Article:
Preparations begin weeks in advance when
the mausoleums are painted and
the cemeteries are filled with beautiful flowers.
One of my favorite holidays in Guatemala in All Saints’ Day on Nov. 1, when we also celebrate the Day of the Dead (Nov. 2). While people consider dying sad, and indeed it is when we bury our loved ones, there is a sense of joy and peace on this day.
Cultural historians have always been fascinated with how humankind has honored its deceased and the customs that have been treasured from generation to generation. Perhaps since we combine both days in one in Guatemala, we feel that our deceased loved ones are accompanied by the saints in the heavens.
On this national holiday, where all banks, schools and most businesses are closed, many visit the colorful cemeteries. Preparations begin weeks in advance when the mausoleums are painted and the cemeteries are filled with beautiful flowers. In many Maya communities, like Sumpango and Santiago Sacatepéquez, huge, 15-foot kites are prepared and flown. It takes a good-size crew to get them up in the air! It appears that the spirits are flying with the kites although the cultural meaning of these fabulous kites is much more complicated and begins with the preparation of the materials.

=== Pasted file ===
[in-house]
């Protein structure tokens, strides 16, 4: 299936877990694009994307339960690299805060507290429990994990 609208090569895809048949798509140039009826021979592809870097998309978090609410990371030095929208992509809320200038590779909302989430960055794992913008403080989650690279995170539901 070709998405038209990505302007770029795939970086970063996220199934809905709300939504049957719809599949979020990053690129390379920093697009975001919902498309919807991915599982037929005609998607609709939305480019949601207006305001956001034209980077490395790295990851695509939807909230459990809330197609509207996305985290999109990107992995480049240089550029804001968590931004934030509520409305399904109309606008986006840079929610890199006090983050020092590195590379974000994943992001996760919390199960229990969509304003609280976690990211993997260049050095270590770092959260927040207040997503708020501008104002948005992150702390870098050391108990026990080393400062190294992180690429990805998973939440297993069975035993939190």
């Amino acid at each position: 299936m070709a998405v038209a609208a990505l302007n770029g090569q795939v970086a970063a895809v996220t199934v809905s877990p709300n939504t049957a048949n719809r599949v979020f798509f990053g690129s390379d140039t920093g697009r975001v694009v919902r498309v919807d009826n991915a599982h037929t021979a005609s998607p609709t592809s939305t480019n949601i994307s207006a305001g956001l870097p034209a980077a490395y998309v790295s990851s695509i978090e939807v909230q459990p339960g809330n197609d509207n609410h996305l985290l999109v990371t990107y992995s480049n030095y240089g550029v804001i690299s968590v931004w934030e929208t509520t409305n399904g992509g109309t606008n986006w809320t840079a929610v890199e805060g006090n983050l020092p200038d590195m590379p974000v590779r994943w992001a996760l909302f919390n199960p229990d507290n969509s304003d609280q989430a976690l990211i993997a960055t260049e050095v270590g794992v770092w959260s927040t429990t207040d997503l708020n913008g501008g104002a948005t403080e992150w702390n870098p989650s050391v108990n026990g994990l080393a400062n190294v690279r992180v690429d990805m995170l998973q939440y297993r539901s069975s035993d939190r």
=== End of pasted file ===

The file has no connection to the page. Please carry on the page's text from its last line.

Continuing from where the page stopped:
While reviewing Miguel Angel Monzon’s new publication, “Historia del Cementerio de Antigua,” I reflected on the history of burials in Antigua. We know that everyone was buried in crypts in Catholic churches throughout the time Santiago (today La Antigua Guatemala) was the capital (1543-1773).
We know that the cemetery in Antigua was founded in 1834 and that mausoleums and some burials underground have been carried out since then. But what about the time from 1773-1834? Protestants (evangelicos in Spanish) did not arrive in Guatemala until 1871, so no registry there. There are a few human remains buried in front of the abandoned churches in Antigua but not the 6,000 people who may have stayed behind in the move to Guatemala City.
In visiting the cemetery in Antigua, there is a sense of peace. It is important for many Guatemalans to visit their deceased loved ones. In English, the tradition seems not to be that important. In Spanish, there is a fine line between visiting the grave and considering that one is visiting the person/spirit.